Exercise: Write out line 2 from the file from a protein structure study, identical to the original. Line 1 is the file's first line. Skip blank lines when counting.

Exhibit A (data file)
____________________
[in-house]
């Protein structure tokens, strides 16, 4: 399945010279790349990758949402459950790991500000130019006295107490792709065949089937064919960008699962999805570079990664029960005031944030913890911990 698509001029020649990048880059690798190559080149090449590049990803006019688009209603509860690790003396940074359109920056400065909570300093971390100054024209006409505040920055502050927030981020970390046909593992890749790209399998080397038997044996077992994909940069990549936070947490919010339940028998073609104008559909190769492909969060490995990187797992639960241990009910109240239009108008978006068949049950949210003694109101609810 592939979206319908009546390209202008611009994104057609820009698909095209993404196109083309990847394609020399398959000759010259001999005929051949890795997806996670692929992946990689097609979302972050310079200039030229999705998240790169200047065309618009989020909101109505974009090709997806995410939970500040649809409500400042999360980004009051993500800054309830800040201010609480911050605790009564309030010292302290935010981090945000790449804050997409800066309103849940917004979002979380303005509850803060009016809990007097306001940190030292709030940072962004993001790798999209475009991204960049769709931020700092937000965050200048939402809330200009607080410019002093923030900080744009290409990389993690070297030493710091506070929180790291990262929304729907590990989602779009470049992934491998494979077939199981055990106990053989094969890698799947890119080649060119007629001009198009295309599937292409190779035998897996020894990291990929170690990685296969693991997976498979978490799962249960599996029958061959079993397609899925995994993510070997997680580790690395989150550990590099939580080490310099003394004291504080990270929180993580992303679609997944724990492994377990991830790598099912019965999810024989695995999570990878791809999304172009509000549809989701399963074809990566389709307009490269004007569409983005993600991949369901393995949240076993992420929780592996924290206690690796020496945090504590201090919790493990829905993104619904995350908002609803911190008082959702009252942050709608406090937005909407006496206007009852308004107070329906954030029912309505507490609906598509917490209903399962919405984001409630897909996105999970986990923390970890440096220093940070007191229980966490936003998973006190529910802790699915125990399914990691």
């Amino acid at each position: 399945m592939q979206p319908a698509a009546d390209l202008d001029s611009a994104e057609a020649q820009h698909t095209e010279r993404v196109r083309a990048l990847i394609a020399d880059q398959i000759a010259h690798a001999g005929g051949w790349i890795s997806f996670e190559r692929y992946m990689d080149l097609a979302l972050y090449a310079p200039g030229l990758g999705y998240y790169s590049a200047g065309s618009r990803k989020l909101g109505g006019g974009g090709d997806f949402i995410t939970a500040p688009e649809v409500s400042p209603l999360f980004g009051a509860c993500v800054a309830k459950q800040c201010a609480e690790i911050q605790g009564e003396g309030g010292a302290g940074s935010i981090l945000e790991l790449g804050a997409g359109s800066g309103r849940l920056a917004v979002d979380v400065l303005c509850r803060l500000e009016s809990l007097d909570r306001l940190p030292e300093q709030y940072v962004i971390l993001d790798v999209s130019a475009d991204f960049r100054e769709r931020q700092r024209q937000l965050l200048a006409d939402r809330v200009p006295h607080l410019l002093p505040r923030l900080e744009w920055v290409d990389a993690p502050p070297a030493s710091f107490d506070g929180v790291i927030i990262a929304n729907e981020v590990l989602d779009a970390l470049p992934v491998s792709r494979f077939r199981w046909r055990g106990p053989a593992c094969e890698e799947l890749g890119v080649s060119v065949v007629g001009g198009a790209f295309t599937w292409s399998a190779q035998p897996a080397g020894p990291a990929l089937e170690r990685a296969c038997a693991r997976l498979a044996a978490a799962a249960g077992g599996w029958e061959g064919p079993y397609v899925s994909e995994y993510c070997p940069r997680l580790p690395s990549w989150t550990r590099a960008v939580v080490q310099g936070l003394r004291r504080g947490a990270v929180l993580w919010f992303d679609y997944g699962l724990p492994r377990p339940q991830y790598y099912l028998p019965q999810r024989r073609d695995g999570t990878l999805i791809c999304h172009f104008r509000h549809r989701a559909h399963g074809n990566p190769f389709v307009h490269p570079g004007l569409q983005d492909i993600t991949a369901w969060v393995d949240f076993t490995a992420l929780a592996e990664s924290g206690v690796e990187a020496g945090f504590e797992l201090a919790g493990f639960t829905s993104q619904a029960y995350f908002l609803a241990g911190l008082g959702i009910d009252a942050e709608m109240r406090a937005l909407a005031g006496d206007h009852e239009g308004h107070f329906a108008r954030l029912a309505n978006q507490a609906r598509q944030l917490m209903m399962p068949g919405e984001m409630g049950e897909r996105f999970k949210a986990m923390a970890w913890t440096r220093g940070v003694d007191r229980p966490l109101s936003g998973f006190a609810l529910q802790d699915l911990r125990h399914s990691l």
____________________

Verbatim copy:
């Protein structure tokens, strides 16, 4: 399945010279790349990758949402459950790991500000130019006295107490792709065949089937064919960008699962999805570079990664029960005031944030913890911990 698509001029020649990048880059690798190559080149090449590049990803006019688009209603509860690790003396940074359109920056400065909570300093971390100054024209006409505040920055502050927030981020970390046909593992890749790209399998080397038997044996077992994909940069990549936070947490919010339940028998073609104008559909190769492909969060490995990187797992639960241990009910109240239009108008978006068949049950949210003694109101609810 592939979206319908009546390209202008611009994104057609820009698909095209993404196109083309990847394609020399398959000759010259001999005929051949890795997806996670692929992946990689097609979302972050310079200039030229999705998240790169200047065309618009989020909101109505974009090709997806995410939970500040649809409500400042999360980004009051993500800054309830800040201010609480911050605790009564309030010292302290935010981090945000790449804050997409800066309103849940917004979002979380303005509850803060009016809990007097306001940190030292709030940072962004993001790798999209475009991204960049769709931020700092937000965050200048939402809330200009607080410019002093923030900080744009290409990389993690070297030493710091506070929180790291990262929304729907590990989602779009470049992934491998494979077939199981055990106990053989094969890698799947890119080649060119007629001009198009295309599937292409190779035998897996020894990291990929170690990685296969693991997976498979978490799962249960599996029958061959079993397609899925995994993510070997997680580790690395989150550990590099939580080490310099003394004291504080990270929180993580992303679609997944724990492994377990991830790598099912019965999810024989695995999570990878791809999304172009509000549809989701399963074809990566389709307009490269004007569409983005993600991949369901393995949240076993992420929780592996924290206690690796020496945090504590201090919790493990829905993104619904995350908002609803911190008082959702009252942050709608406090937005909407006496206007009852308004107070329906954030029912309505507490609906598509917490209903399962919405984001409630897909996105999970986990923390970890440096220093940070007191229980966490936003998973006190529910802790699915125990399914990691």